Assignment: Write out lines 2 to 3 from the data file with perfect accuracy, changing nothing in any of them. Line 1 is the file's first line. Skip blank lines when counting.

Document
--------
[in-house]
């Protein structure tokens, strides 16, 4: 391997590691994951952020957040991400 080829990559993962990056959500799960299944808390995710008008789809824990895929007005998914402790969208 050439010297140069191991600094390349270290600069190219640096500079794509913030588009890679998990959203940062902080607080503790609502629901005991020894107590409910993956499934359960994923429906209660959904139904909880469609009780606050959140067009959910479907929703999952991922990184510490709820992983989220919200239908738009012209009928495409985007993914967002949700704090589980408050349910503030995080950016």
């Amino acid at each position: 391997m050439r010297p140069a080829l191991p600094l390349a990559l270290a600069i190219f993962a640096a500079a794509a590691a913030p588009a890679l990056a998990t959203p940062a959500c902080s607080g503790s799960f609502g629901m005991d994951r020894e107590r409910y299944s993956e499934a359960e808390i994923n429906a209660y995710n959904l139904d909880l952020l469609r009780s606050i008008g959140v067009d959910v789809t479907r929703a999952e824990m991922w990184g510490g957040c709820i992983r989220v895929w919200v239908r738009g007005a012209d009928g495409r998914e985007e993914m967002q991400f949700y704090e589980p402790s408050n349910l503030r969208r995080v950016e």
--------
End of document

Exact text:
């Protein structure tokens, strides 16, 4: 391997590691994951952020957040991400 080829990559993962990056959500799960299944808390995710008008789809824990895929007005998914402790969208 050439010297140069191991600094390349270290600069190219640096500079794509913030588009890679998990959203940062902080607080503790609502629901005991020894107590409910993956499934359960994923429906209660959904139904909880469609009780606050959140067009959910479907929703999952991922990184510490709820992983989220919200239908738009012209009928495409985007993914967002949700704090589980408050349910503030995080950016």
């Amino acid at each position: 391997m050439r010297p140069a080829l191991p600094l390349a990559l270290a600069i190219f993962a640096a500079a794509a590691a913030p588009a890679l990056a998990t959203p940062a959500c902080s607080g503790s799960f609502g629901m005991d994951r020894e107590r409910y299944s993956e499934a359960e808390i994923n429906a209660y995710n959904l139904d909880l952020l469609r009780s606050i008008g959140v067009d959910v789809t479907r929703a999952e824990m991922w990184g510490g957040c709820i992983r989220v895929w919200v239908r738009g007005a012209d009928g495409r998914e985007e993914m967002q991400f949700y704090e589980p402790s408050n349910l503030r969208r995080v950016e």